"We have a costume company manufacturing Linda Lovelace nursing outfits," reveals Paul Interlandi, head of production at Arrow. "Same thing goes for a number of our titles. We license costumes, T-shirts and other things that are in the works right now. We're probably the ground-breakers on licensing, at least for movies. We're probably the only ones who successfully license titles and movies."

The Arrow movie collection, which includes "Debbie Does Dallas," "Candy Stripers," and "The Devil and Miss Jones" to name a few, is augmented by the poster art, which is suddenly in demand as a hip image on everything from T-shirts to framed posters.

"We're actually thinking of opening a licensing brokerage company," adds Interlandi, "because we're opening so many doors with so many different product lines right now. We have posters from the movie house displays that can be marketed on T-shirts or be shown on the wall of a record store as a poster for sale. We have a lot of stuff that wouldn't be offensive to people and it's retro-art, which is sort of cool now. You'd be surprised at what companies think at attaching their product to our titles to help them market the product.

"It's just another revenue stream for our company. This year we might make more money on licensing than we did on selling movies."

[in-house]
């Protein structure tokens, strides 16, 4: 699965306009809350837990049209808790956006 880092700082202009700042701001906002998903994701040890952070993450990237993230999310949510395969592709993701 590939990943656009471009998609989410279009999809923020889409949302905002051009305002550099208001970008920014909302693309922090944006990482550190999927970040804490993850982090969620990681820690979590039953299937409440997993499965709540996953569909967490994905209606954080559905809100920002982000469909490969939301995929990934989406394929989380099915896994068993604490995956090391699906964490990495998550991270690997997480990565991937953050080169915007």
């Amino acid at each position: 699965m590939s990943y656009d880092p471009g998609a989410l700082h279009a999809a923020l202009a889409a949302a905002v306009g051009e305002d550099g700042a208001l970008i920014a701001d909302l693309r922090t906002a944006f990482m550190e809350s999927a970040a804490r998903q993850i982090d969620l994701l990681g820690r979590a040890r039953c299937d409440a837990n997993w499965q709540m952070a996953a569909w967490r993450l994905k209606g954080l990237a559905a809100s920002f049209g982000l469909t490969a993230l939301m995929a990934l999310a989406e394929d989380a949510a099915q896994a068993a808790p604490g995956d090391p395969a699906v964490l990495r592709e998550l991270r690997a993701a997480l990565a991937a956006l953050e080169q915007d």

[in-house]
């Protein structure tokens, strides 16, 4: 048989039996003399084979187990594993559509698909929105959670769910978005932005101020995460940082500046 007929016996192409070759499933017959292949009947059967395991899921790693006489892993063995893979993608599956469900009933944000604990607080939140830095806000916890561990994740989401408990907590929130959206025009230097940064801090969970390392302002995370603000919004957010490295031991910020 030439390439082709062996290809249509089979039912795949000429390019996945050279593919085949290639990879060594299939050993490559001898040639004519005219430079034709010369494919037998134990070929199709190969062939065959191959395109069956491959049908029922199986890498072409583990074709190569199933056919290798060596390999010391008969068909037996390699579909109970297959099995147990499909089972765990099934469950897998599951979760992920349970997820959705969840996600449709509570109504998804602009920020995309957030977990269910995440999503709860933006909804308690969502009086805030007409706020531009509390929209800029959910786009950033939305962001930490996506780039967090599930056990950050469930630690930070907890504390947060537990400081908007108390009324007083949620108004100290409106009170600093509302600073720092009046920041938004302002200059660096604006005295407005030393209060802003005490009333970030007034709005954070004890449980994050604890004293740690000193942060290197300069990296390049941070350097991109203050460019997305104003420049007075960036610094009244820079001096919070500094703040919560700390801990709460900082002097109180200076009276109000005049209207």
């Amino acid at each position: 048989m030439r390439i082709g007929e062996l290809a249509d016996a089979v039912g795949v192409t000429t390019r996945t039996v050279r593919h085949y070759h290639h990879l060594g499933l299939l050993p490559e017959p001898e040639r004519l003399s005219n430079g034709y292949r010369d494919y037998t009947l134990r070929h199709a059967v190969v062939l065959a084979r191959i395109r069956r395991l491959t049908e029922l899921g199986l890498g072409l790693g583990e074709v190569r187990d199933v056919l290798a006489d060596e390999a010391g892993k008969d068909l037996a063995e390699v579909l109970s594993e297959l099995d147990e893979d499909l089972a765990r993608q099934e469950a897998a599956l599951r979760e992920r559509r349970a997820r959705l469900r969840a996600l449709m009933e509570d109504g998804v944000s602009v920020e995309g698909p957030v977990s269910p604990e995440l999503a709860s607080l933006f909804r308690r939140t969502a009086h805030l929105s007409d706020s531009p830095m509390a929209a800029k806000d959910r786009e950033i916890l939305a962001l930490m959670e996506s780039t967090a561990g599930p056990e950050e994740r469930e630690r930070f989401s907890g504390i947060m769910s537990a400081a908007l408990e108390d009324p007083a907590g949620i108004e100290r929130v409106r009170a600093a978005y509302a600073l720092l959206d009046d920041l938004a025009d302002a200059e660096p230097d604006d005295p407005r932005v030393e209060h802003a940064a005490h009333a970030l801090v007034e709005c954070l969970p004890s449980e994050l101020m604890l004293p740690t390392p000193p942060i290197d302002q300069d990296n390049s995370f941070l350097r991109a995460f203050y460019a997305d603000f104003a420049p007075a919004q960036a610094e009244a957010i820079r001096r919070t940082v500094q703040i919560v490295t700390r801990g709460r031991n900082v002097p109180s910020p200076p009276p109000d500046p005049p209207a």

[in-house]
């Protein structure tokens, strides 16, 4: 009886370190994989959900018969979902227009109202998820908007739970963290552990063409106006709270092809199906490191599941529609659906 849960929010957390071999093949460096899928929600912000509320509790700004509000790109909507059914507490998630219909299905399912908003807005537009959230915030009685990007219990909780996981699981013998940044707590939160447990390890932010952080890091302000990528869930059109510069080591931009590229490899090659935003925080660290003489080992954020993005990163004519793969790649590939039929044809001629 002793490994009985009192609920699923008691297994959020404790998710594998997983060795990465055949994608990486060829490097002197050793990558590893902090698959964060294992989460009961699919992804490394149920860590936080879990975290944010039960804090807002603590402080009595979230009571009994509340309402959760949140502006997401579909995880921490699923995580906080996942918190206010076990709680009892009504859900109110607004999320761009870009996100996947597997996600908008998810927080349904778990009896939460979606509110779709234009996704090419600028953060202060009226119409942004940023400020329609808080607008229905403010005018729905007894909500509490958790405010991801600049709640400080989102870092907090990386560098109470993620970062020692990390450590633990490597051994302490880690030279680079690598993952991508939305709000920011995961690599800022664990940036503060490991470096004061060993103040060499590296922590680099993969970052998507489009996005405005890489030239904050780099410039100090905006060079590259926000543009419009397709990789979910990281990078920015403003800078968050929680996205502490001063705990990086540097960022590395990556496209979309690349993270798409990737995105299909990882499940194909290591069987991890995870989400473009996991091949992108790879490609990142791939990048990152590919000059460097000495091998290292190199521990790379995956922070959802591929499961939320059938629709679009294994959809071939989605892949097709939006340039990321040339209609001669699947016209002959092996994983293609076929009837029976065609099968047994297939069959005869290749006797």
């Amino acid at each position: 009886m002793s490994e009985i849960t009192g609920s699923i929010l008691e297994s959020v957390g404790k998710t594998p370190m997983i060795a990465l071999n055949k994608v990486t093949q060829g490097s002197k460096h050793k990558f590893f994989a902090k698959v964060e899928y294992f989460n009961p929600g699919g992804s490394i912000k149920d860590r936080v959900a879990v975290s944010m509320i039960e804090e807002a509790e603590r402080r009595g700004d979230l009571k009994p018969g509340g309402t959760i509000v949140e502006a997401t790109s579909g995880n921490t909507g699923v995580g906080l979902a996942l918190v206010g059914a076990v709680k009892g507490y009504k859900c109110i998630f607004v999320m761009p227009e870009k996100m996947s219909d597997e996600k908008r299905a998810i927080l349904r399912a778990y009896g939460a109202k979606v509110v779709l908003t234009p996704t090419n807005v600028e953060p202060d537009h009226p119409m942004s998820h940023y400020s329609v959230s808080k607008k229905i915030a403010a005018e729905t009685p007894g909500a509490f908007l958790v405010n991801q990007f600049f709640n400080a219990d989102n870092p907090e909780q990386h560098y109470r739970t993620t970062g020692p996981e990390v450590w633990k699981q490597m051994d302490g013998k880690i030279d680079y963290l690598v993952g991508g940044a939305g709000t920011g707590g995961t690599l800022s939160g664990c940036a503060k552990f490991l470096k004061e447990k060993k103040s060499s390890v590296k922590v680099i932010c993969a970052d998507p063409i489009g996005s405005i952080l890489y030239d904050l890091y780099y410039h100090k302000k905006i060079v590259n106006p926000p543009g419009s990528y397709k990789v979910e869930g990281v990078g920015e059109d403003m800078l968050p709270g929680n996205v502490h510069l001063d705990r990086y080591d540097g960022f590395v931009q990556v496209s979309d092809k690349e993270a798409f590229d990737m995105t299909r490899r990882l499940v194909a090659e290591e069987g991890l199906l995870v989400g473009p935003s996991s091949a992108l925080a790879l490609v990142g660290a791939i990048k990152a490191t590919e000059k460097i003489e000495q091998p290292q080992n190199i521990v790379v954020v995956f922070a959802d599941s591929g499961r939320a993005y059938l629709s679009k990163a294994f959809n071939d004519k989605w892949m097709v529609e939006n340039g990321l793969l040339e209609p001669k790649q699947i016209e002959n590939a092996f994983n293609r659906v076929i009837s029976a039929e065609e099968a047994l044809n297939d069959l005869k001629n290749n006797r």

To further stress that point, Interlandi said that it just struck a licensing deal for video game versions of "Deep Throat" and "Debbie Does Dallas" with Solark LLC.

Some companies, like Vivid, don't see licensing as a revenue stream at all, however.

According to Vivid's vice president of production, Marci Hirsch, the company is more interested in building up its name. In addition to putting the Vivid logo on T-shirts, it also has licensed shirts that say, "Everything I Learned, I Learned from Vivid," and "I Watch for the Dialogue."

"It's really important for us to get our brand out there," she says. "If we make money on it, that's a bonus. But for us, it's about the image that we want to project for the company."

The average licensing arrangement is very basic, and when it's done right, everyone makes money. It's simply a case of giving your brand name or your product to someone who is in a better position to manufacture and distribute it. In return, the licensor receives a royalty, usually 6-12 percent of sales.